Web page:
Friday, Mar 24, 2023

I’m Driven By Fear Of Complacency: S.S. Rajamouli


I’m Driven By Fear Of Complacency: S.S. Rajamouli

Giridhar Jha speaks to S.S. Rajamouli, the 48-year-old director with the Midas touch, who has taken the box office by storm with his Telugu-Tamil bilingual, Baahubali: The Beginning (2015), its sequel Baahubali: The Con­clusion (2017), and more recently RRR (2022).

S.S. Rajamouli

S.S. Rajamouli has taken the box office by storm with his Telugu-Tamil bilingual, Baahubali: The Beginning (2015), its sequel Baahubali: The Con­clusion (2017), and more recently RRR (2022). Giridhar Jha of Outlook speaks to the 48-year-old director with the Midas touch. Excerpts:

With your epic scale films, you seem to have bucked the trend of small bud­get, content rich films. Why do you prefer these big ones?

I’m moved by larger-than-life scales and charact­e­rs. I can only tell stories I can “feel”. I don’t look at market conditions. I just wri­te a sto­ry that pus­hes me to make the film. Only when I’ve finished writing, do I start thinking about the kind of film I want to make, its budget, etc. Once I feel my project has the ability to reach beyond borders, my team and I figure out how to take it there. It is primarily the story that inspires us to make a film and how to market it.

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During the lockdown, when people began wat­c­­hing films on small screens, it was said that only a Baahubali can revive theatrical releases.

Larger-than-life movies do draw aud­iences to the­atres, but they have to be made well. Also, they have to have an emotional connect with the audience. By pumping money on lavish songs or sets alone, you can’t expect audiences to sho­wer your movie with love. Even a beautiful, small-budget film with lots of laughs will pull audiences to theatres. Actually, the more you connect with the audience, the more people will flock to theatres.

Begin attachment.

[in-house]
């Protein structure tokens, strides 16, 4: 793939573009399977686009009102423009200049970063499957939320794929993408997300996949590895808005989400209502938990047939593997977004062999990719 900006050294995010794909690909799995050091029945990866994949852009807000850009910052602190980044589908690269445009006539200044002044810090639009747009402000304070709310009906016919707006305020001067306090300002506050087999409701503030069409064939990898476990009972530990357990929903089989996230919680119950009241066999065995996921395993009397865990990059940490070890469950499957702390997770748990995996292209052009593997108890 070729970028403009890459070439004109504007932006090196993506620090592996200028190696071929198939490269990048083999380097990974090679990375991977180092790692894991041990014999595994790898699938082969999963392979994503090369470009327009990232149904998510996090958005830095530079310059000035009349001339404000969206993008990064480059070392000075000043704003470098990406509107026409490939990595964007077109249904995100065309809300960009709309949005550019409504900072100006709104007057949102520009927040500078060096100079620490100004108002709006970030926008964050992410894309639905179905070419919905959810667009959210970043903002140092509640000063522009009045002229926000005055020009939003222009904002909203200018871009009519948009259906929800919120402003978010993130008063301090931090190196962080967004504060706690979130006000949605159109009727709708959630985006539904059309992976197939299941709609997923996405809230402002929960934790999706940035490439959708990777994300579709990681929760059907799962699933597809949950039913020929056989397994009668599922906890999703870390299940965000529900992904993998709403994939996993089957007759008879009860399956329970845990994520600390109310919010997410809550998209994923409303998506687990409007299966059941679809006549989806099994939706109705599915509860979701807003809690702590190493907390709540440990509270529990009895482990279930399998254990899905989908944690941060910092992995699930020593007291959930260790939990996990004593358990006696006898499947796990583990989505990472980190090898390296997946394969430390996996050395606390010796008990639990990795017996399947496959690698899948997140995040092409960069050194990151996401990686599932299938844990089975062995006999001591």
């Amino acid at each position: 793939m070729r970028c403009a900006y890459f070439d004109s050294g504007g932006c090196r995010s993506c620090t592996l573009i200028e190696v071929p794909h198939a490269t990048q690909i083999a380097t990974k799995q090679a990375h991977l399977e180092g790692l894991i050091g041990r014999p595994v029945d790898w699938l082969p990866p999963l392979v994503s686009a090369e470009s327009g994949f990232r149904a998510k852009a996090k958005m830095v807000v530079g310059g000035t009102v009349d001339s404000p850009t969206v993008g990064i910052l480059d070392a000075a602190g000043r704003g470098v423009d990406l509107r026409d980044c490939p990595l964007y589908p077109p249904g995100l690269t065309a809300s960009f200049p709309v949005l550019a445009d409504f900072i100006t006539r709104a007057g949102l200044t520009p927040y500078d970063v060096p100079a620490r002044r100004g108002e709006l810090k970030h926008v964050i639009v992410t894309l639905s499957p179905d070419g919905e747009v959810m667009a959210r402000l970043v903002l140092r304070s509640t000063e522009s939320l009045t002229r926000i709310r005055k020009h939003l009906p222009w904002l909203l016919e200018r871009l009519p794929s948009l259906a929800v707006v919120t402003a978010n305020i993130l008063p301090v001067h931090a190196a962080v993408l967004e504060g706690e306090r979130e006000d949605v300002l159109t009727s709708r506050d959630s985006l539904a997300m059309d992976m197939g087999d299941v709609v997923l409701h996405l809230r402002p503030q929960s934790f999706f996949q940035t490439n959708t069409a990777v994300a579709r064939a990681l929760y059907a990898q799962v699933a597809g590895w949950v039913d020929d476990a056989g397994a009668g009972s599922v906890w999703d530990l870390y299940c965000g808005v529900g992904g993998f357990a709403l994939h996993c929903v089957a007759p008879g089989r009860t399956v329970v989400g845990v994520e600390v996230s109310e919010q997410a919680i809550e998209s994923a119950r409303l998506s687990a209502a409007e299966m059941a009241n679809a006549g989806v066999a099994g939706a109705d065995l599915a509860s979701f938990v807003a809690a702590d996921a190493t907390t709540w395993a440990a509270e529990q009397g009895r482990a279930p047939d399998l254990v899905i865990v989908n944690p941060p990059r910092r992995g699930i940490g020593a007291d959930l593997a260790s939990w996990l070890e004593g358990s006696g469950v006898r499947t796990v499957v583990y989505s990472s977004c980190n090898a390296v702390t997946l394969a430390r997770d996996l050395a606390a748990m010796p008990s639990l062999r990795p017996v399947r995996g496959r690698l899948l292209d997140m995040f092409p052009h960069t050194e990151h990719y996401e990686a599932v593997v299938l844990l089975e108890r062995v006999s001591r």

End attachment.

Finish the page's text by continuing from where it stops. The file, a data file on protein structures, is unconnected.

So big movies with a lot of grandeur will always hold their charm for theatre audiences?

There was a time when the circus was a big thi­ng across the world, but it gradually lost its cha­rm as people found other interests. Circuses started reducing budgets to compensate for dwindling audiences. One day, one circus company dec­­ided to go big­ger than ever before, and completely reinv­e­n­ted the circus. They even brought in a swimm­ing pool on stage and started telling stories. With all its grandeur, it became a big hit and revived the profession. Just bec­ause the pandemic came and peo­ple got used to seeing content on a small screen doesn’t mean you can’t make films for the­atres. That is a completely wrong way of thi­nking. I don’t believe in it. But yes, many people believe in going small. I believe in going big.

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A set of Baahubali
A set of Baahubali
‘Once an image comes into my mind, I get excited, but when I start translating it on to screen, I’m scared and worried I may fail to achieve the perfection I had in mind.’

You worked with a big Bollywood star—Ajay Devgn—in RRR. How was the experience?

It was fantastic. Ajay Devgn Sir was so down to earth. During the shoot, he would not return to his van, just sit away from my camera on a chair under a tree, read a book and wait for me to call him for the next take. The moment I would look at him, he would raise his hands to ask if he was needed. I didn’t even have to send my assist­ant dir­ector to escort him to the set. He would rehe­a­rse a scene and ask me if I wanted him to do it differently. It was easy with him. I never felt he was a Bollywood star. In fact, I felt I was working with a very normal actor. No airs.